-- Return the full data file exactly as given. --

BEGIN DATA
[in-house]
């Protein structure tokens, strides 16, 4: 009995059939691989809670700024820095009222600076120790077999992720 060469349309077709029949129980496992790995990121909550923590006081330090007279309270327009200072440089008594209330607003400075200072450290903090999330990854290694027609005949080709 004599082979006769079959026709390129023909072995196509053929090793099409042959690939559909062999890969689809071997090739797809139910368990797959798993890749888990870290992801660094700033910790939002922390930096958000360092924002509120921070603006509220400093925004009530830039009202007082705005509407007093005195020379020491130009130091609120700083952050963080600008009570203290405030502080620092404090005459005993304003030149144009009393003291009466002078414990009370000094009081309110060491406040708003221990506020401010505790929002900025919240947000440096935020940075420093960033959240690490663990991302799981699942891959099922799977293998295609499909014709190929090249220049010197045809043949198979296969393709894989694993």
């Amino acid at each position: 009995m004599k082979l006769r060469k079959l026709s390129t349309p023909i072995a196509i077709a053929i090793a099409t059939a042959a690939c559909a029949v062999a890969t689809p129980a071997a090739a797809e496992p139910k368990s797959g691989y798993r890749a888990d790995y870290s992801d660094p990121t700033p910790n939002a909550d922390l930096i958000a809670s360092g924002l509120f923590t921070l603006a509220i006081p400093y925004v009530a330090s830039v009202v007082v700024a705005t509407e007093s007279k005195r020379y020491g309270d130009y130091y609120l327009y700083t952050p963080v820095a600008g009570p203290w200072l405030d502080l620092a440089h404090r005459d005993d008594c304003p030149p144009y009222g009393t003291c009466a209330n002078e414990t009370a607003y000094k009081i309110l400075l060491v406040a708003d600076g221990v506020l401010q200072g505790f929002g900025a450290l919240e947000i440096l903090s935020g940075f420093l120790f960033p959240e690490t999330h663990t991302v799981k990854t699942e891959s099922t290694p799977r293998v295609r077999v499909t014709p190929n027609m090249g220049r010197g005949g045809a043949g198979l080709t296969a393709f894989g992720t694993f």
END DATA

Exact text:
[in-house]
């Protein structure tokens, strides 16, 4: 009995059939691989809670700024820095009222600076120790077999992720 060469349309077709029949129980496992790995990121909550923590006081330090007279309270327009200072440089008594209330607003400075200072450290903090999330990854290694027609005949080709 004599082979006769079959026709390129023909072995196509053929090793099409042959690939559909062999890969689809071997090739797809139910368990797959798993890749888990870290992801660094700033910790939002922390930096958000360092924002509120921070603006509220400093925004009530830039009202007082705005509407007093005195020379020491130009130091609120700083952050963080600008009570203290405030502080620092404090005459005993304003030149144009009393003291009466002078414990009370000094009081309110060491406040708003221990506020401010505790929002900025919240947000440096935020940075420093960033959240690490663990991302799981699942891959099922799977293998295609499909014709190929090249220049010197045809043949198979296969393709894989694993």
């Amino acid at each position: 009995m004599k082979l006769r060469k079959l026709s390129t349309p023909i072995a196509i077709a053929i090793a099409t059939a042959a690939c559909a029949v062999a890969t689809p129980a071997a090739a797809e496992p139910k368990s797959g691989y798993r890749a888990d790995y870290s992801d660094p990121t700033p910790n939002a909550d922390l930096i958000a809670s360092g924002l509120f923590t921070l603006a509220i006081p400093y925004v009530a330090s830039v009202v007082v700024a705005t509407e007093s007279k005195r020379y020491g309270d130009y130091y609120l327009y700083t952050p963080v820095a600008g009570p203290w200072l405030d502080l620092a440089h404090r005459d005993d008594c304003p030149p144009y009222g009393t003291c009466a209330n002078e414990t009370a607003y000094k009081i309110l400075l060491v406040a708003d600076g221990v506020l401010q200072g505790f929002g900025a450290l919240e947000i440096l903090s935020g940075f420093l120790f960033p959240e690490t999330h663990t991302v799981k990854t699942e891959s099922t290694p799977r293998v295609r077999v499909t014709p190929n027609m090249g220049r010197g005949g045809a043949g198979l080709t296969a393709f894989g992720t694993f």